Why you want to get your figures to Yggdrasil is very simple. You want to build up your core stats so you can do more and more each turn. To do this you need to be as efficient as possible and the easiest way to boost all three is to go for Yggdrasil. The reward for conquering the Tree of Life is a +1 boost in all three statistics. This means you want to ensure you take it in all three rounds. This is because three rounds means three pillages. Three pillages in Yggdrasil mean nine resources in return. I talk about ROI a lot on this blog and that there is a good return on investment.

Once you have conquered Yggdrasil in the first turn then you should still have 6 Rage (you would have just gained one for pillaging Yggdrasil), all six of which can be used to bring additional troops into the game. Pillage as much as possible with your additional troops. Use battle cards to bolster your clan as and when you need to.

Step 2: The Dark Elf

Step number two begins the same way as step number one, in regards to you need to find The Dark Elf during the God’s Gifts phase of the game. Hopefully, this shouldn’t be very difficult to do as, like with before, the big monsters tend to attract the attention. A troublesome player may realise your tactics during the first phase and take the Dark Elf, in which case I can only suggest throwing everything you have at that player to create a blood feud. This probably won’t win you the game, but it will be satisfying, so you’ll have that going for you.

This probably won’t win you the game, but it will be satisfying, so you’ll have that going for you.

The Dark Elf has a very unique ability in the game, and is the only monster who can invade Yggdrasil directly. He also only has a strength of one, apart from when he is by the Tree of Life. In Yggdrasil, the Dark Elf has a strength of three. You can now see why you want him on your team.

Since the second round is the round where players may be thinking about taking Yggdrasil for their own, you are going to want to play the Dark Elf as early as possible, injecting him into the middle of the board to put them off. This gives you a strength of seven in the middle of the board, making you a real force to be reckoned with.

The Dark Elf, unlike the Dwarf Chieftain and the Faction Leader, does require Rage to invade the board; however, it only costs one no matter where he goes. This is essential, as it means he is cheap but incredibly powerful. You want to make it unattractive enough that when you call to pillage Yggdrasil other players don’t want to move their extra troops to the centre of the map to try and take the wealth for themselves. You also want to hold enough battle cards so that if they do want to fight you can easily put them down.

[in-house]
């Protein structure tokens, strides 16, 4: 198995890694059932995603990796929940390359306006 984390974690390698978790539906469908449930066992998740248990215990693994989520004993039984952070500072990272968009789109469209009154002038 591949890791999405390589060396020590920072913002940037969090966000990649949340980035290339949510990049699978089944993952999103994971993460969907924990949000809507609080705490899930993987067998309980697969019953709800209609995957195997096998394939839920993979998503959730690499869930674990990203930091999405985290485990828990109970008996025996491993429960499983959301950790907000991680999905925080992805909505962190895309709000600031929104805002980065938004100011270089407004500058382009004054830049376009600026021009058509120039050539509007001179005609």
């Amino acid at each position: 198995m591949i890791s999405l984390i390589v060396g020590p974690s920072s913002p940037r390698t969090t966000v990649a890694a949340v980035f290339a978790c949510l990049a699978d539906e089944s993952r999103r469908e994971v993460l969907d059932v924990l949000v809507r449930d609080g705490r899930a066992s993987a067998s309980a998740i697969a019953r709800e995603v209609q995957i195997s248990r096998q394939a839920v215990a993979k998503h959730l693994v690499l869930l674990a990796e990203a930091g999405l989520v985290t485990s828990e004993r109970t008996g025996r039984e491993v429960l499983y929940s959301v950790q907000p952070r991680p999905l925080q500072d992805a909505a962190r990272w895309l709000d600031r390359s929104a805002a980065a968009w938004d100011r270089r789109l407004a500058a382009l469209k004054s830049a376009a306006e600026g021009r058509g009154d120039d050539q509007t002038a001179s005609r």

Showdown in Blood Rage
A showdown between the Ravens and the Serpents, whilst Bear Clan monsters (Dark Elf and Dwarf Chieftain) watch on.

Strategic Position

What this does is not only give you a high chance of getting the Yggdrasil goodness each turn, but it also gives you the ability to build a powerhouse in the centre of the board. If needs be, the Dwarf Chieftain or the Faction Leader can be used elsewhere to support other clan members in their battles for glory. Where this isn’t recommended, it can be worthwhile doing, giving you the ability to move them back if anyone declares war on Yggdrasil.

So there you go, a powerful strategy for (potentially) winning a game of Blood Rage. Yes, it does rely on a few of the stars aligning, and it also relies on you not being too obvious that the other players try to stop you by the start of turn two. If you can make it past that point then it is possible to claim the game for your own.

Of course, this is only one way to win the game. There are countless more out there, meaning that your strategy for Blood Rage can really be made your own.

I’d be interested in hearing your thoughts and comments below. What do you think of Blood Rage? What are your favourite tactics to use? Let me know in the comments section below.

SIMILAR ARTICLE: Review: Blood Rage